They would lie or hang in their own filth, exposed to the extreme temperatures of the season and would be poorly fed, if at all. Meals were not provided for nourishment but were a part of the torture process too. Often meals consisted of consecrated salts, holy water and baptismal water (Hole 112). Assuming the accused witch still had not confessed, she would be taken to the torture chamber to meet her torture technician. This alarming figure would be dressed all in black, a cowl over his head with only two holes cut for him to see his quarry.
Frequently, the accused witch thought she was being tortured by the Devil himself, which was, of course, the inquisitor's intention. Before the actual torture began, the accused was stripped and shaved everywhere. This was done so a thorough probing of all body cavities and orifices could ferret out any hidden charms or talismans that might aid in stifling the pain from the torture. If the accused witch was a woman (women were the predominantly accused) no matter what age, she was often raped at this point. If, after this dehumanization, the accused did not wish to confess, she was given a full tour of the chamber.
This was the initial phase of the torture while the accused was bombarded with psychological techniques such as threats, intimidation and verbal persuasion as she heard all the suffering, screams and prayers of the victims already in the second or third phase of the torture. The torturer or his assistant explained all the exhibited devices and sometimes gave a sample demonstration. Many of these techniques came straight from the torture technician's handbook, the Malleus Maleficarum (lecture Tom). In the initial phases of torture, the accused was given a glimpse of the pain to come.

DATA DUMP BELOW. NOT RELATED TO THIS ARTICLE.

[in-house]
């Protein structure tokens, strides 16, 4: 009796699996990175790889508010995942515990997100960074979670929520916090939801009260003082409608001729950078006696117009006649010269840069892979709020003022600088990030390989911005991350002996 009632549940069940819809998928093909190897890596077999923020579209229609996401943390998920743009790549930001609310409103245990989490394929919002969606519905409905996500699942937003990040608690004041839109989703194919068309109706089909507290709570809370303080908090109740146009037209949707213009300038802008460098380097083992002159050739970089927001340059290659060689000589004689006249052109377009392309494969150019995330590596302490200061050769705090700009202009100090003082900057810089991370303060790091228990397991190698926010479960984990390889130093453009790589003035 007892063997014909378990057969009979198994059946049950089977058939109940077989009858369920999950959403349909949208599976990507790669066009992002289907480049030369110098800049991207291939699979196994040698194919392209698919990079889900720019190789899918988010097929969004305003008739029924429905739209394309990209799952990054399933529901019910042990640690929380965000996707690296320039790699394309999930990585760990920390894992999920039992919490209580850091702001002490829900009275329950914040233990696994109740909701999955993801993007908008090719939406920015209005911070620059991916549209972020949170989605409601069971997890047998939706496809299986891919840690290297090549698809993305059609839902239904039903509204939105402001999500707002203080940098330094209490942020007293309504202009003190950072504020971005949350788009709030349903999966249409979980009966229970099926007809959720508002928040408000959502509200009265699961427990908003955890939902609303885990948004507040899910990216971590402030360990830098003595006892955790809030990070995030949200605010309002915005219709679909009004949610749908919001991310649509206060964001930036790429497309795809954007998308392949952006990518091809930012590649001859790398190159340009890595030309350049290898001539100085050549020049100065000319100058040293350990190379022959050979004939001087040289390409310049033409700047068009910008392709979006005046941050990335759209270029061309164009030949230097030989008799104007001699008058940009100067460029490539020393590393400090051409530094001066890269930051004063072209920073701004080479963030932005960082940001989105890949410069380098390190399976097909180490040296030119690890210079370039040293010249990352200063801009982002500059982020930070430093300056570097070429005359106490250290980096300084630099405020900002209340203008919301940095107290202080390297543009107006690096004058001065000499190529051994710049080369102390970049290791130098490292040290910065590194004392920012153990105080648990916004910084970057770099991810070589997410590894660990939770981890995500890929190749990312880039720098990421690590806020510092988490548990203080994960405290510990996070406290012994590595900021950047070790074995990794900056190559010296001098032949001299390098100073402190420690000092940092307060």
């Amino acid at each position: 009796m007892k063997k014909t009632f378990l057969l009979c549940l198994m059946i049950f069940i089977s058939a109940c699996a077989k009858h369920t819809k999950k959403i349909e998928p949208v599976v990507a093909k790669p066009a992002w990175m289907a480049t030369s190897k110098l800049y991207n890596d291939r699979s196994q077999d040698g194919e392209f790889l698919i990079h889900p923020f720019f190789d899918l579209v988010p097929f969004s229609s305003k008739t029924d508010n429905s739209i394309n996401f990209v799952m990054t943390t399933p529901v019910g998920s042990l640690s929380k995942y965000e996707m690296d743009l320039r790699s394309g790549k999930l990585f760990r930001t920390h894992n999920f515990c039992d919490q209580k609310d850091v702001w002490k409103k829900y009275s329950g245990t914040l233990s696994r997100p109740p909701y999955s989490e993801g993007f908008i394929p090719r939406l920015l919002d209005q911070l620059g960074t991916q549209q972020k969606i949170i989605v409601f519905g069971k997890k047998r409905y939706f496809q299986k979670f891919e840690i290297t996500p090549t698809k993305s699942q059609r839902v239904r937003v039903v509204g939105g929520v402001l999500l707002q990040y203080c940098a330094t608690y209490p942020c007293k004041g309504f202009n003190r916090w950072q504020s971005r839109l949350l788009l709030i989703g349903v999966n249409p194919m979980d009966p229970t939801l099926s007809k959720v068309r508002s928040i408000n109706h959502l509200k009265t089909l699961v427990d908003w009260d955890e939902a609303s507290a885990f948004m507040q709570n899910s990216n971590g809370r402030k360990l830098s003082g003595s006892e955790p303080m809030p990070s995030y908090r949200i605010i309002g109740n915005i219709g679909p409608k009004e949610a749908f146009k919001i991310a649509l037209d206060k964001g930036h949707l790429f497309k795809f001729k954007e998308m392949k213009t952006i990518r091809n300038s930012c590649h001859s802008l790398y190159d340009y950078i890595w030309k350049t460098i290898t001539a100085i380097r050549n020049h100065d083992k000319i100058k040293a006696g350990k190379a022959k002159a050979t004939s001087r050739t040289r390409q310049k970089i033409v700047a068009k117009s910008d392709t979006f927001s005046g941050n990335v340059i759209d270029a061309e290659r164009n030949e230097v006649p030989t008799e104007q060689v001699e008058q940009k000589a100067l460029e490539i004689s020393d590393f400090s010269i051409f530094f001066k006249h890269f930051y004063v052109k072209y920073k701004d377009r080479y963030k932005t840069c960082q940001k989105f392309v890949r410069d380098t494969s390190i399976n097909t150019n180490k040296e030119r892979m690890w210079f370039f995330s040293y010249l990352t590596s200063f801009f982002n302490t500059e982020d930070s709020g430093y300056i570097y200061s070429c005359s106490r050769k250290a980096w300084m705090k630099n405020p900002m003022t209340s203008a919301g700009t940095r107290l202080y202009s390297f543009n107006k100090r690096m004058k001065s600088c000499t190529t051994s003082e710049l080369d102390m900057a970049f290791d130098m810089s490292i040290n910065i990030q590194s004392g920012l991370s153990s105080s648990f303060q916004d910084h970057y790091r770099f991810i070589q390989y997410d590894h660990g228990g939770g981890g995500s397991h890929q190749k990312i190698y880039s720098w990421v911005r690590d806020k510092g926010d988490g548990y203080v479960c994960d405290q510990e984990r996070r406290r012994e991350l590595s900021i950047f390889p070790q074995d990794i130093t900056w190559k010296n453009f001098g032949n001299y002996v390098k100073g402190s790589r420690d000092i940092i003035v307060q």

Devices such as toescrew or thumbscrew, shin-vice or a spine roller were used. For the toescrew or thumbscrew, both hands or feet are bound together and a vice-like contraption is applied to the tips of the fingers or toes. This is tightened until blood squirts everywhere and the bones are crushed (lecture Tom). The shin-vice is similar to the thumbscrews, but on a slightly larger scale (Sidky 132). It consisted of two pieces of iron, one with sharp-edged channels, which are bolted together and tightened with a ratchet device.
Before questioning, the accused witch would be tied or held to a chair and the sharp-edged channels would be placed over the shins and bolted together. The torturer would then tighten the ratchet until the shins were pressed causing intolerable pain and blood to spill everywhere. The spine roller was an instrument shaped like a rolling pin with steel teeth imbedded into it. The accused witch would be held face down on the ground while the torturer moved the spine roller up and down the back. This device was capable of shredding skin and muscle in the hands of an expert (Paine 75).